|Interpreting CD8 while taking ART
Apr 28, 2013
I have had HIV for around 28 years but undetectable on Atripla or its components since 2005. In looking at my medical records, I see that my CD8 has always been elevated beyond CD4, as is typical with HIV. At the most recent count, I was at CD4 822 - CD8 990.
What I don't really understand is why the CD8 seems to move up and down at the same time that CD4 does, while the ratio has gradually improved for CD4 while taking ART. I understand the relationship between CD4 and ART, but CD8 is still a bit hazy to me.
Elevated CD8 with uncontrolled virus is understandable, but if my HIV has been suppressed for so many years, why should my body continue to produce so much CD8? What is the clinical significance of the CD8 count and ratio while taking ART, and if by chance there is no significance then why are we measuring it?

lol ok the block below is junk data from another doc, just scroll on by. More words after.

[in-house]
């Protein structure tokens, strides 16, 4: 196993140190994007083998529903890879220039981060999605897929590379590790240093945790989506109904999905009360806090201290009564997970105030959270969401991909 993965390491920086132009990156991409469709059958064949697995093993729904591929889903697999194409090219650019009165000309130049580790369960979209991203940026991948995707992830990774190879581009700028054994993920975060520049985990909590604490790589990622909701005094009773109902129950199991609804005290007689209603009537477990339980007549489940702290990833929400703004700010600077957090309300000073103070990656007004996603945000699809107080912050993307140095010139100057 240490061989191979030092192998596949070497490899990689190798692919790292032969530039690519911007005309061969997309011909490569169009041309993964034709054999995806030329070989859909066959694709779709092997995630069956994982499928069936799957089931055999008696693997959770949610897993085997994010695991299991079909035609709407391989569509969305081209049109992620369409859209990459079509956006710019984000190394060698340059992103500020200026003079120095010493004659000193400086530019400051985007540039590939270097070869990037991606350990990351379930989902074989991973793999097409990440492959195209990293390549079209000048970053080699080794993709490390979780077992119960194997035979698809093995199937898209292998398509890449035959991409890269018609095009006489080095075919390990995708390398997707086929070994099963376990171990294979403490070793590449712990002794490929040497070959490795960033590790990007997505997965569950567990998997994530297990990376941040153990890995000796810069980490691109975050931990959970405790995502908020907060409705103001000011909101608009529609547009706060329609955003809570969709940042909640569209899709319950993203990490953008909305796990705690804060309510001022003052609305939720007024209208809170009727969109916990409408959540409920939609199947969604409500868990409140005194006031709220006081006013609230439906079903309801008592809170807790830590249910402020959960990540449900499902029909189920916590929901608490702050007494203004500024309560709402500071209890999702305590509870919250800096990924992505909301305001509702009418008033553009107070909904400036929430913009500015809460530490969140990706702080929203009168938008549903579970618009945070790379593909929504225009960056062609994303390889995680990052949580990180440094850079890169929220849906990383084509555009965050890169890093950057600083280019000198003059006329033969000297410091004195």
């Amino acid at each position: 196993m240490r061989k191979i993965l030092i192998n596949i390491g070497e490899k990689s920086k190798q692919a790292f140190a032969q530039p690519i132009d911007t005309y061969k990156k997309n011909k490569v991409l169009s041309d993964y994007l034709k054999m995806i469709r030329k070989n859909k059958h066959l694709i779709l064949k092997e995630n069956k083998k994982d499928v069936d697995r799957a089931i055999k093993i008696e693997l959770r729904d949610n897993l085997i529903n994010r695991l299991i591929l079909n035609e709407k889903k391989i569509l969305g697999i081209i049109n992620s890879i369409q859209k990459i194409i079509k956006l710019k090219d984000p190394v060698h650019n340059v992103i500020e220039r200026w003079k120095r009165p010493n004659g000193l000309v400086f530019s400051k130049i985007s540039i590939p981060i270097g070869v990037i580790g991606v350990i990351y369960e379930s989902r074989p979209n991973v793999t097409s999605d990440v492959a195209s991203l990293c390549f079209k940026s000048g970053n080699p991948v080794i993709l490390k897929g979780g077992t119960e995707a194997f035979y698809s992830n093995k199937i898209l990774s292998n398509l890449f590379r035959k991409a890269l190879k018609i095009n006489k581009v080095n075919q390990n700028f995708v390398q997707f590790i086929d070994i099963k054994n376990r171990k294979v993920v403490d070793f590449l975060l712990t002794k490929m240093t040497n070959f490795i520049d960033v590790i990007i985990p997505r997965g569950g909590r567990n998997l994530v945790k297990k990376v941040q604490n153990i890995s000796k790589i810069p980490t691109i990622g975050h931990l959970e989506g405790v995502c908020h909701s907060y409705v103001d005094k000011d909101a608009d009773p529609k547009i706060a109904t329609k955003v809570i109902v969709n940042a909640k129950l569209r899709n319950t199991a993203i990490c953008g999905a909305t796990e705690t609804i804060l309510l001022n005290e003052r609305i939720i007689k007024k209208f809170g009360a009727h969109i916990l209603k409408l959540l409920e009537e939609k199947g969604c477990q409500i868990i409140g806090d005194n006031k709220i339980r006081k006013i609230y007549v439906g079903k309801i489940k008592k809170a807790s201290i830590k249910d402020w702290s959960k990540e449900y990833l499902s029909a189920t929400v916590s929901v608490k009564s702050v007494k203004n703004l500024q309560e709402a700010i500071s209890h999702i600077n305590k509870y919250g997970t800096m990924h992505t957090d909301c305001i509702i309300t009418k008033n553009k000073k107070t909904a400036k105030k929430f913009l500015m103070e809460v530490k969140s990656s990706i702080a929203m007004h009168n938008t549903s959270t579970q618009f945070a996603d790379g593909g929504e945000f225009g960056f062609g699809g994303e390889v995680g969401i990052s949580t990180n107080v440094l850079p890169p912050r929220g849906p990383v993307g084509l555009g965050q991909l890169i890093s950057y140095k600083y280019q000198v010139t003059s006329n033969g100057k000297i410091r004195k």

If you know of any informative publications that address the topic of CD8 changes (or not) in long-term ART, please let me know and I'll take a look.
| Response from Dr. Holodniy
I would not consider your CD8 level that high for HIV infection, or for HIV infection which is under control with HIV meds. In most people it never normalizes, and in some, it can remain in the thousands. The normal range is also variable, depending on gender and ethnicity. As you know, CD8 cells are important in controlling HIV infection, hence the increase in number and response with infection. However, too many CD8 cells can be a bad thing, and maybe the result of other ongoing infections or medical problems. Some studies suggest that when the CD8 count is sustained at > 1200-1500 during HIV infection, increased inflammation resulting in other medical problems or perhaps HIV treatment failure is possible. Measuring CD8 cells is usually not important in everyday management of HIV infection, and in my opinion, is related to historical considerations when we did look at things like the CD4/CD8 ratio more closely. That said, having CD8 counts now has allowed researchers to better understand the relationship between CD8 count, HIV infection, treatment response, and inflammatory syndromes.
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